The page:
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Volume 15, Issue 1 (Winter 2014) >

Please use this identifier to cite or link to this item: http://hdl.handle.net/11299/162658

Title: Sustainable Communities and Wind Energy Project Acceptance in Massachusetts
Authors: Petrova, Maria A.
Keywords: wind energy
wind energy development
Green Communities Act
as-of-right siting
renewable energy generation
alternative energy generation
energy policy
energy regulation
energy law
Massachusetts energy policy
Green Community
Issue Date: 20-Feb-2014
Publisher: Minnesota Journal of Law, Science and Technology
Citation: 15 Minn. J. L. Sci. & Tech. 529 (2014)
Abstract: o The State of Massachusetts is one of the most progressive U.S. states in advancing sustainability through energy conservation and renewable energy. The Green Communities Act, signed into law by Governor Deval Patrick in 2008, has awarded 110 communities with the title “Green Communities” in the last five years. The title is earned after communities achieve “five clean energy benchmarks,” two of which are the provision of “as-of-right” siting for renewable/alternative energy generation and the adoption of an expedited application and permitting process for “as-of-right” energy facilities. The expedited “as-of-right” siting is one of the policy tools designed to encourage communities to speed up the siting of renewable energy projects—particularly wind and solar—as the State has a goal of obtaining 20% of its electricity capacity from renewable energy projects by 2020. Despite the fact that high-ranking energy officials in the State are of the opinion that Massachusetts is able to continue on the path of a “‘clean energy revolution . . . in large part because of leadership at the local level,’” the State has had many difficulties implementing renewable energy projects locally, and many projects have met with strong public resistance. This paper examines the relationship between the “Green Community” designation and the level of acceptance of wind energy projects in the State. Results from surveys conducted in Spring 2012 in three Massachusetts towns—one of which is a designated “Green Community”—are used to show how residents’ perceptions of the siting process, project familiarity, and opportunities to participate in the siting decision affect project support. The paper also discusses the policy implications for renewable energy facilities.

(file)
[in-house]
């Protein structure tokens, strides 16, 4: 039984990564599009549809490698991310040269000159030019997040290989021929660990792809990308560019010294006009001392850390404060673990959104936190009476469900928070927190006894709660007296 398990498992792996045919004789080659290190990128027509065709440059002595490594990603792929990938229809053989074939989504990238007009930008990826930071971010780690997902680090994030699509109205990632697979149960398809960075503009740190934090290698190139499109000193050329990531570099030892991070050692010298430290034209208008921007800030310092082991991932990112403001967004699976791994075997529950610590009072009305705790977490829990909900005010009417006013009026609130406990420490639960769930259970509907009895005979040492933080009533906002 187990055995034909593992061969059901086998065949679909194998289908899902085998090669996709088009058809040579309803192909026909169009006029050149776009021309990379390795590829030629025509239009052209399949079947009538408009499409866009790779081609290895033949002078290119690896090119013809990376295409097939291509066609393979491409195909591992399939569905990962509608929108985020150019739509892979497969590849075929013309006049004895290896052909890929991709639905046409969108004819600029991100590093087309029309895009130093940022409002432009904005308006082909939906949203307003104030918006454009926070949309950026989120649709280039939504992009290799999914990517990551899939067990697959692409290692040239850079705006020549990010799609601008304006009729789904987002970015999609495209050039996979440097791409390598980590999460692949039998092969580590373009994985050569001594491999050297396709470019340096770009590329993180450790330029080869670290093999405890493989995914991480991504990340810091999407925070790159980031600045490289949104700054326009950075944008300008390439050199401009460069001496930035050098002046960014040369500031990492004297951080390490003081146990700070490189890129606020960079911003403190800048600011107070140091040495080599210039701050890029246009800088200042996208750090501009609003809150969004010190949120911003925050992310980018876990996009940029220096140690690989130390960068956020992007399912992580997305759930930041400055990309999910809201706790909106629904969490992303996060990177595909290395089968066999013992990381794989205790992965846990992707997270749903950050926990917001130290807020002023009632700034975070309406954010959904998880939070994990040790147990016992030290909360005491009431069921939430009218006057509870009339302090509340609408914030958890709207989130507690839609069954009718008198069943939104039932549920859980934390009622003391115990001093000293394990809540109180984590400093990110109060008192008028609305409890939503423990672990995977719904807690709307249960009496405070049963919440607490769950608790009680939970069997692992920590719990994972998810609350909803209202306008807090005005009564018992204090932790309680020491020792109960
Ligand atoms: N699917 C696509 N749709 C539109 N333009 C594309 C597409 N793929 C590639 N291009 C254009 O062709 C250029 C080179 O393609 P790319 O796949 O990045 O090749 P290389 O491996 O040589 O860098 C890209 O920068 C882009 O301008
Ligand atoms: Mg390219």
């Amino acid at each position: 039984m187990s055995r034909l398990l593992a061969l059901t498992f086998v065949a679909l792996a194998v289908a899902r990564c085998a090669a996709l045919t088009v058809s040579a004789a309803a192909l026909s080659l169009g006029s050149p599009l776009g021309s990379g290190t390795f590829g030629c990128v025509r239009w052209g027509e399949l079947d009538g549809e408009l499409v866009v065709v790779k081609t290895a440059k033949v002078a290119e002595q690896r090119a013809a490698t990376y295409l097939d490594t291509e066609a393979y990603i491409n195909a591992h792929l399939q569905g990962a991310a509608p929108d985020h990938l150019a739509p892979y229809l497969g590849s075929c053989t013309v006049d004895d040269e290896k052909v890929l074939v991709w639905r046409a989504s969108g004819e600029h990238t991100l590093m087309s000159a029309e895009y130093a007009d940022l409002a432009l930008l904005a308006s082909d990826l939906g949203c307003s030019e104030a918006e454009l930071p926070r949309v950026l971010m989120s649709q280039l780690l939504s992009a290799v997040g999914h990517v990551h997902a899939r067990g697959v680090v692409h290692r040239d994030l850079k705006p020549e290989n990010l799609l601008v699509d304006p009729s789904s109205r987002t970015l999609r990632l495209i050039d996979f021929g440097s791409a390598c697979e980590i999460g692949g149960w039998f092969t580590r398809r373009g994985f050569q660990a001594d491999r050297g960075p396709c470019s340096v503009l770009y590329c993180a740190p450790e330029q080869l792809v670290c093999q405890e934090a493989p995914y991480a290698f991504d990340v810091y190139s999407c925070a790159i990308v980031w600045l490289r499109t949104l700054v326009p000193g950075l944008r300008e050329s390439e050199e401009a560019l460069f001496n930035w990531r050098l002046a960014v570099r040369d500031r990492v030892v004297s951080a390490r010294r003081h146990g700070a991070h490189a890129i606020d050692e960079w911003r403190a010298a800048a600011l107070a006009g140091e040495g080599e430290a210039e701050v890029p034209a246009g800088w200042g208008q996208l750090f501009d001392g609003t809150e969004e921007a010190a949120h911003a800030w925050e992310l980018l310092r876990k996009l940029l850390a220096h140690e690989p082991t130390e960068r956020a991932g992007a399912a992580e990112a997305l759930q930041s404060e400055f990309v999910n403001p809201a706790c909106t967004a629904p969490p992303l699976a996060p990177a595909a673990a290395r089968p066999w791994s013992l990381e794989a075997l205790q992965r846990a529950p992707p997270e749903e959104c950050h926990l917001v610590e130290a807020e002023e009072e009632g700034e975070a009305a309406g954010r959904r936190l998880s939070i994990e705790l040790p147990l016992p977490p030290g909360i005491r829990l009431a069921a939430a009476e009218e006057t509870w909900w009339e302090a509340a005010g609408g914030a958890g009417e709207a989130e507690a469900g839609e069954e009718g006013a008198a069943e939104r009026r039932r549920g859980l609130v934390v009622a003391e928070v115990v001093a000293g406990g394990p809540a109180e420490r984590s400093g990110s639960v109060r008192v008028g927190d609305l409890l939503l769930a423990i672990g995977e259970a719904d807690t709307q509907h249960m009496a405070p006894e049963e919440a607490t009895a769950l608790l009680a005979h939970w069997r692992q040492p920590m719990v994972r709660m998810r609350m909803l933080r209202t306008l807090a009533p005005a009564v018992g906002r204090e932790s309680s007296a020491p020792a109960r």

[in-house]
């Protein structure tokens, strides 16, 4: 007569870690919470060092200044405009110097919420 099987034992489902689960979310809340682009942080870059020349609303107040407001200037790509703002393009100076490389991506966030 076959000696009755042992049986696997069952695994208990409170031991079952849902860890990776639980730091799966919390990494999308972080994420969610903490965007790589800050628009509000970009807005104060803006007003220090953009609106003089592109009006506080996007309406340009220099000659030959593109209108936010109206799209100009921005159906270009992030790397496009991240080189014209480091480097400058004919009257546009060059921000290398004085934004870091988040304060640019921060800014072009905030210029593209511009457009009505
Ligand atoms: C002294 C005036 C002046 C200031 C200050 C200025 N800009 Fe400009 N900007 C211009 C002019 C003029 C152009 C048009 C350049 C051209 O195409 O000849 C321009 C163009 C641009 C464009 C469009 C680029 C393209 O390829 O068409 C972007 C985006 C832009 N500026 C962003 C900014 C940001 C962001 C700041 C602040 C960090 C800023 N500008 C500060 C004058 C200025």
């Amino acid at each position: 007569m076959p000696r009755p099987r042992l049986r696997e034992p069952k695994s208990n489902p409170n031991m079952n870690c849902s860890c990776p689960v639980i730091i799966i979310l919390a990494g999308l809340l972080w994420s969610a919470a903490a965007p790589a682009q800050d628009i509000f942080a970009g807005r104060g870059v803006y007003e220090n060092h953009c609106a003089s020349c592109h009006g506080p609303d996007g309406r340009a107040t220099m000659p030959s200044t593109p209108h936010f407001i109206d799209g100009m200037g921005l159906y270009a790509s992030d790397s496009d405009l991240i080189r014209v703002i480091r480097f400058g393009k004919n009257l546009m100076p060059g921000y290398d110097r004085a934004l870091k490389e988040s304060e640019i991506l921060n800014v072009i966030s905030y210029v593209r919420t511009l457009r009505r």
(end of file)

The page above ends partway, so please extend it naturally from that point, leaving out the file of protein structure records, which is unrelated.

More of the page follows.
URI: http://hdl.handle.net/11299/162658
Appears in Collections:Volume 15, Issue 1 (Winter 2014)

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